Employers prefer college graduates even for jobs that don’t require advanced skills, reports Burning Glass. A third of 25- to 29-year-olds have a four-year degree, notes Rampell. “Bachelor’s degrees are probably seen less as a gold star for those who have them than as a red flag for those who don’t. If you couldn’t be bothered to get a degree in this day and age, you must be lazy, unreliable or dumb.”
“Employers are clearly skeptical that an associate degree really meets their needs,” says Burning Glass CEO Matt Sigelman.
However, “jobs resist credential inflation when there are good alternatives for identifying skill proficiency,” the company reports. Health care jobs, such as nursing and respiratory therapy, and engineering technician jobs “are governed by strict licensing or certification standards, well-developed training programs, or by measurable skill standards such that employers do not need to look at a college degree as a proxy for capability.”
Eighty-nine percent of college students use a laptop, note book or Chromebook for their school work, according to the Pearson Mobile Device Survey. Fifty-six percent use a smart phone and 33 percent a tablet.
Smart phone ownership is rising: 84 percent of college students now own one.
The vast majority agree that tablets will encourage students to buy digital textbooks instead of print.
Nearly all college students have wireless Internet access at home (96 percent) or at school (91 percent), the survey found.
Police are investigating a $200,000 financial aid scam at the San Francisco Bay Area’s College of Marin, reports the San Francisco Chronicle. Twenty-three people are suspected of posing as online students to collect Pell Grants.
Two faculty members noticed that “several students in their online classes shared the same address and phone number, weren’t participating in online discussions and withdrew soon after financial aid had been disbursed,” reports the Chronicle.
California community colleges give fee waivers to Pell-eligible students and send the entire grant — up to $5,730 — to the student to cover books, living expenses and commuting. “Pell runners” disappear as soon as the check clears. It’s especially easy to scam online classes.
Three men posing as students pleaded guilty in February to stealing more than $1 million in financial aid received through City College of San Francisco, Chabot College in Hayward and Ohlone College in Fremont from 2007 and 2011.
. . . A ringleader often recruits fake students who allow their Social Security numbers and other personal information to be used to enroll in courses and to apply for federal aid in exchange for a cut of the cash.
Colleges don’t have to repay the stolen money, but loans to scammers — which aren’t going to be repaid — will increase their student default rate.
Fraud rings steal as much as $1 billion a year, estimates the U.S. Department of Education’s Office of the Inspector General.
In the case involving City College of San Francisco, Chabot and Ohlone, the three men created 104 financial aid accounts for fake students, according to a federal indictment filed in the U.S. District Court in Oakland in August 2013.
College should not be the only gateway to the middle class, writes Robert Reich, who was Bill Clinton’s secretary of Labor, in Salon. Obsessed with bachelor’s degrees, “we’ve allowed vocational and technical education to be downgraded and denigrated,” he writes. But our economy needs skilled technicians.
As digital equipment replaces the jobs of routine workers and lower-level professionals, technicians are needed to install, monitor, repair, test, and upgrade all the equipment.
Hospital technicians are needed to monitor ever more complex equipment that now fills medical centers; office technicians, to fix the hardware and software responsible for much of the work that used to be done by secretaries and clerks.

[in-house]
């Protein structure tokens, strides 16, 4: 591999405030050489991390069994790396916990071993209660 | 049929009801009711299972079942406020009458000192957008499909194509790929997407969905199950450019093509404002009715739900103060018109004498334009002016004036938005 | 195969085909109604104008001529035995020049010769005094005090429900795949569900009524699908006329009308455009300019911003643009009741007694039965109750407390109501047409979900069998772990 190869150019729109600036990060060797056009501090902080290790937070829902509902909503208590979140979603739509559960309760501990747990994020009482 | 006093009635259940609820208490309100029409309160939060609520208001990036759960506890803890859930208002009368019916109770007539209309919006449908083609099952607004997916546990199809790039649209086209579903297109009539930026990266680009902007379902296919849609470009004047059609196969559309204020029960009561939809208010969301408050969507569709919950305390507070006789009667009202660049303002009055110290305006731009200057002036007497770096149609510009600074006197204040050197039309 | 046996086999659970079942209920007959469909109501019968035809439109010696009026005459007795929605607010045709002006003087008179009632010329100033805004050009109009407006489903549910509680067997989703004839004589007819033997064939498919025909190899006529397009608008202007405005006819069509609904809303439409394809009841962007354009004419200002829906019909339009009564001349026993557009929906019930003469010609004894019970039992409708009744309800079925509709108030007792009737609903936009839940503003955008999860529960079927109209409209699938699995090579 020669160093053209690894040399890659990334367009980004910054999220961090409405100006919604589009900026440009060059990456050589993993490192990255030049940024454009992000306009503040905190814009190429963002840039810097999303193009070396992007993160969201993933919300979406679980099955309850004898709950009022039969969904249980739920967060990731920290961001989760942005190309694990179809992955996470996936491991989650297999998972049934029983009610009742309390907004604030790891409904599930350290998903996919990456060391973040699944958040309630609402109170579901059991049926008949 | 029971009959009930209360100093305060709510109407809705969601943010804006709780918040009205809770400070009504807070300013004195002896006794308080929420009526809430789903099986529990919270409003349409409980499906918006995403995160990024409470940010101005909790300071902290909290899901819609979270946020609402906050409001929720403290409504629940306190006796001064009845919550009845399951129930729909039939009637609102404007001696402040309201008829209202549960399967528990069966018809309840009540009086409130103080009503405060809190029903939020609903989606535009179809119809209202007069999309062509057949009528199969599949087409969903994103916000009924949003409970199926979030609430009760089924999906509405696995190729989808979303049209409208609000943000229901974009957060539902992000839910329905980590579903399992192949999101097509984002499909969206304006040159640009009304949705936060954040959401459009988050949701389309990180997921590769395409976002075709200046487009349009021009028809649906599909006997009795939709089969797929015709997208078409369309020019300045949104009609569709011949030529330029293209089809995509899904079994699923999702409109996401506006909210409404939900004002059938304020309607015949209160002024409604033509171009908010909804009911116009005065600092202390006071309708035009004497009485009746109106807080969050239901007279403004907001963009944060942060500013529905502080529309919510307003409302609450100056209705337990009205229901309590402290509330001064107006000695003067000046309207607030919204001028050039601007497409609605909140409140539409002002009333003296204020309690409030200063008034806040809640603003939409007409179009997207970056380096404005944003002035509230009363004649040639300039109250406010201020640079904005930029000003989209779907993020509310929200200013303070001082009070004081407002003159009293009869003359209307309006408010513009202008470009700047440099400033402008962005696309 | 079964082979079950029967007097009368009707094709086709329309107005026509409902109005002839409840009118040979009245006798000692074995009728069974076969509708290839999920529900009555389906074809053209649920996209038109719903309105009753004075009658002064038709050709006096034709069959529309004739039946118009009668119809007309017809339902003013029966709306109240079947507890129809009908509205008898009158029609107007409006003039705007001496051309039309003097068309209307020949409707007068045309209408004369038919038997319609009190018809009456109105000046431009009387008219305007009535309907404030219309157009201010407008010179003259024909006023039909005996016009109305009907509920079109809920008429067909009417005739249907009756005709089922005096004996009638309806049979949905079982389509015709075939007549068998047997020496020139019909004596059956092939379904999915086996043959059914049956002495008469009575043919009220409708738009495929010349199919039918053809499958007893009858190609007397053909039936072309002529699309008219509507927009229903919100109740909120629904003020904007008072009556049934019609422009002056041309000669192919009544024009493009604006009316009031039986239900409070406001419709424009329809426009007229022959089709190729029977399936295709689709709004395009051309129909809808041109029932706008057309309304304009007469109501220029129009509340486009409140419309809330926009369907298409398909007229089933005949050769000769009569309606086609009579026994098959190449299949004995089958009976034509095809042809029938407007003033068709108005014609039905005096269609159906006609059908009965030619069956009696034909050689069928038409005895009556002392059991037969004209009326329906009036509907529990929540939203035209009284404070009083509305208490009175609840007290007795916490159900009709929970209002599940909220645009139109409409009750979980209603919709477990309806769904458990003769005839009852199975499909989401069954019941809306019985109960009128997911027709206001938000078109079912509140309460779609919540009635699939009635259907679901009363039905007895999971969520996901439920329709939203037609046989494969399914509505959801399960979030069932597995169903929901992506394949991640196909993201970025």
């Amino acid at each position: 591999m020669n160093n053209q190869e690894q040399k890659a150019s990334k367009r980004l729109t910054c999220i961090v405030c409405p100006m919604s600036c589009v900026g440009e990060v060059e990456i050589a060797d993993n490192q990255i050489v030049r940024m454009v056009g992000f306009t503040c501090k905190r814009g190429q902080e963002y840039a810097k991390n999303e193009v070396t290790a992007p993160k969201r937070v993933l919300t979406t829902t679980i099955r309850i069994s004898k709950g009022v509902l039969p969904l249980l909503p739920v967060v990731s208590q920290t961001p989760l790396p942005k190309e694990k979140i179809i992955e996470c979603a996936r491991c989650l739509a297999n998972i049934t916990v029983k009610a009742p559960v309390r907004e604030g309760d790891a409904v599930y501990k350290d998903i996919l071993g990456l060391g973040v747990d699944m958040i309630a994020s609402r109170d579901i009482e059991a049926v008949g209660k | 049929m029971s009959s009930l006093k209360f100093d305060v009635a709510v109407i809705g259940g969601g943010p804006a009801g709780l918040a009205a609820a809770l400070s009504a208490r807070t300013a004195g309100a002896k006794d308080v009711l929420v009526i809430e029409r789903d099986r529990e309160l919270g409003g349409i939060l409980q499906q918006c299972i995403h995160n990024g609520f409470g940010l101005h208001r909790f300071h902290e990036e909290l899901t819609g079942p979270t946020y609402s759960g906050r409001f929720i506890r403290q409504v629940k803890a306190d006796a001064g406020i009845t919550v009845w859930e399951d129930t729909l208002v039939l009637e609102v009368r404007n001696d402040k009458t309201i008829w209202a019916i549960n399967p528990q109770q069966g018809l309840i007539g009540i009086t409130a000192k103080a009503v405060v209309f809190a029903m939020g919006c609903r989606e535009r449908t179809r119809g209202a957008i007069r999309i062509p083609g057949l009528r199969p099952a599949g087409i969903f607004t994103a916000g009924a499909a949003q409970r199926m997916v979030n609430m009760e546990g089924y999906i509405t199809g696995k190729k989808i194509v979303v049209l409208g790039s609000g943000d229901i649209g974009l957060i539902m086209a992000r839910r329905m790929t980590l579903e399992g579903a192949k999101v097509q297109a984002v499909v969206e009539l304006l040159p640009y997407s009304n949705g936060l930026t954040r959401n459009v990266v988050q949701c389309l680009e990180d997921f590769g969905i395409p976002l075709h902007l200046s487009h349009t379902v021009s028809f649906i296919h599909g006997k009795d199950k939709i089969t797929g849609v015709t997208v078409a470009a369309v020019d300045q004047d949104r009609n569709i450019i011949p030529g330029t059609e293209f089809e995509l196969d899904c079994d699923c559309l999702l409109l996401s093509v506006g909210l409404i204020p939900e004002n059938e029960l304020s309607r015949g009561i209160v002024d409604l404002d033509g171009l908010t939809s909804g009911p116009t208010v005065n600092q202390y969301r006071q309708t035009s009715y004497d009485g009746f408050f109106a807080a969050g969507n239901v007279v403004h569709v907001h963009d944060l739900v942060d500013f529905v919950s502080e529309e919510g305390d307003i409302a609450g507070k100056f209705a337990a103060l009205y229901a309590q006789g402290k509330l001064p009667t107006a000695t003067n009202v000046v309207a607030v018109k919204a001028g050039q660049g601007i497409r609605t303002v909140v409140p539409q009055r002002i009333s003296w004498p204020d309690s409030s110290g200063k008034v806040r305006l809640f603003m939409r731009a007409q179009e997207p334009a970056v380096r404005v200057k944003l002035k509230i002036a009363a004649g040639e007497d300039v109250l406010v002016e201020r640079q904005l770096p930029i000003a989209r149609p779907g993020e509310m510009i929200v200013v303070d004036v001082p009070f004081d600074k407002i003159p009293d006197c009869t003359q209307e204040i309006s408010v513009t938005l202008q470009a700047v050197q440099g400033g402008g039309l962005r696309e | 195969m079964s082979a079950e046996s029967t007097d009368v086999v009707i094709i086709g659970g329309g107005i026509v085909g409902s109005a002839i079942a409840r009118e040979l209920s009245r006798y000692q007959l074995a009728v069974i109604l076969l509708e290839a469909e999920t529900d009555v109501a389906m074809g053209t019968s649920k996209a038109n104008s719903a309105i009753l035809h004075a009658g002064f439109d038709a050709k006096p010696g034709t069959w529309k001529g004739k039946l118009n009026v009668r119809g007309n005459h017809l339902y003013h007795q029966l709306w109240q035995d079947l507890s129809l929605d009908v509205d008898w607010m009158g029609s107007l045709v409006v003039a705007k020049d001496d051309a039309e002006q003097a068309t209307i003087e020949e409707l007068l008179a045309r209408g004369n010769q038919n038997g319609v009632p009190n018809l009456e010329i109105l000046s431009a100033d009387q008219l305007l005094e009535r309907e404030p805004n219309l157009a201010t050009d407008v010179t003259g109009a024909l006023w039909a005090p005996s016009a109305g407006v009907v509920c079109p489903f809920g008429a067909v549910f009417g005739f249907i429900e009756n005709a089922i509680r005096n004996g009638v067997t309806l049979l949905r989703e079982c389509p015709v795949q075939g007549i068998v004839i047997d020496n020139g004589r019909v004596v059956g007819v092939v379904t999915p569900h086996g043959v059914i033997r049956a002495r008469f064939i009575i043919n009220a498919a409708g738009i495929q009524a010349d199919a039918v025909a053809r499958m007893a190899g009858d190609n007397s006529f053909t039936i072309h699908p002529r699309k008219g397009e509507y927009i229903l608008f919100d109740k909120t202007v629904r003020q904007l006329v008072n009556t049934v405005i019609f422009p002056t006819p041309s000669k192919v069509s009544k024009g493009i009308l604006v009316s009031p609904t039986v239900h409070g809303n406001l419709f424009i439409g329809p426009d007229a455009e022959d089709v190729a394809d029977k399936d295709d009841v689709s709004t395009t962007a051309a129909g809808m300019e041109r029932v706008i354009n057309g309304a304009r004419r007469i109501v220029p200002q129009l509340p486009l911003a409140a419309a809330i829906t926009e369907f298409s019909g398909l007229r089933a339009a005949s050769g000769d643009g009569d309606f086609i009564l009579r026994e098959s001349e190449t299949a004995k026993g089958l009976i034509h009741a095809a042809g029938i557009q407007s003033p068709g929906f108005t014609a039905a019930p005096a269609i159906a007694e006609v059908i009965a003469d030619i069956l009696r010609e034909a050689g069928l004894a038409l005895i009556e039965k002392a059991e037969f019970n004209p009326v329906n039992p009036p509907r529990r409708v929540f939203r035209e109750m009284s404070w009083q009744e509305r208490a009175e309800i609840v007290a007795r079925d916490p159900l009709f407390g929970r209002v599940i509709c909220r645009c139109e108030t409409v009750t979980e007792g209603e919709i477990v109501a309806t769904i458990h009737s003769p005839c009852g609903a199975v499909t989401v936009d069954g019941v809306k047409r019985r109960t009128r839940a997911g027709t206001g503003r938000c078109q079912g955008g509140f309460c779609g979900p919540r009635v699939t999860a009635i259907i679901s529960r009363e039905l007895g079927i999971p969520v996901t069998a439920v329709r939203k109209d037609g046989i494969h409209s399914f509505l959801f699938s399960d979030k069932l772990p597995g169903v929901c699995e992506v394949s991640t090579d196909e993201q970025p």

Automobile technicians are in demand to repair the software that now powers our cars; manufacturing technicians, to upgrade the numerically controlled machines and 3-D printers that have replaced assembly lines; laboratory technicians, to install and test complex equipment for measuring results; telecommunications technicians, to install, upgrade, and repair the digital systems linking us to one another.
Community colleges train technicians at “bargain” prices, but they’re “systematically starved of funds,” writes Reich. State legislators “direct most higher-education funding to four-year colleges and universities because that’s what their middle-class constituents want for their kids.”
Business “executives are usually the products of four-year liberal arts institutions and don’t know the value of community colleges,” he adds.
By contrast, Germany provides its students the alternative of a world-class technical education that’s kept the German economy at the forefront of precision manufacturing and applied technology.
The skills taught are based on industry standards, and courses are designed by businesses that need the graduates. So when young Germans get their degrees, jobs are waiting for them.
Young Germans choose a technical or academic track by age 14, writes Reich. Americans wouldn’t go for that.
But we could “combine the last year of high school with the first year of community college” to train technicians, writes Reich. Employers “would help design the courses and promise jobs” to graduates. Late bloomers could pursue associate or bachelor’s degrees, if they choose.
North Carolina is adding five-year “early college” high schools, such as Wake Early College of Health and Sciences. Students can graduate with a two-year degree or health science certificate.
IBM helped design New York City’s P-TECH, which adds two years of college-level job training to four years of high school. IBM will hire graduates who want to go directly to the workforce.
P-TECH in Brooklyn fields a robotics team.
Almost 30 percent of U.S. men 25 to 34 years old are less educated than their parents, according to OECD data. Only 17 percent of U.S. women are less educated. Together, almost 1 in 4 American adults age 25 to 34 has less education than his or her parents. In most developed countries, each generation is more educated, notes Vox.
South Korea has the most educational upward mobility: 61 percent of Koreans are more educated than their parents. Ireland and Italy come next at 45 percent.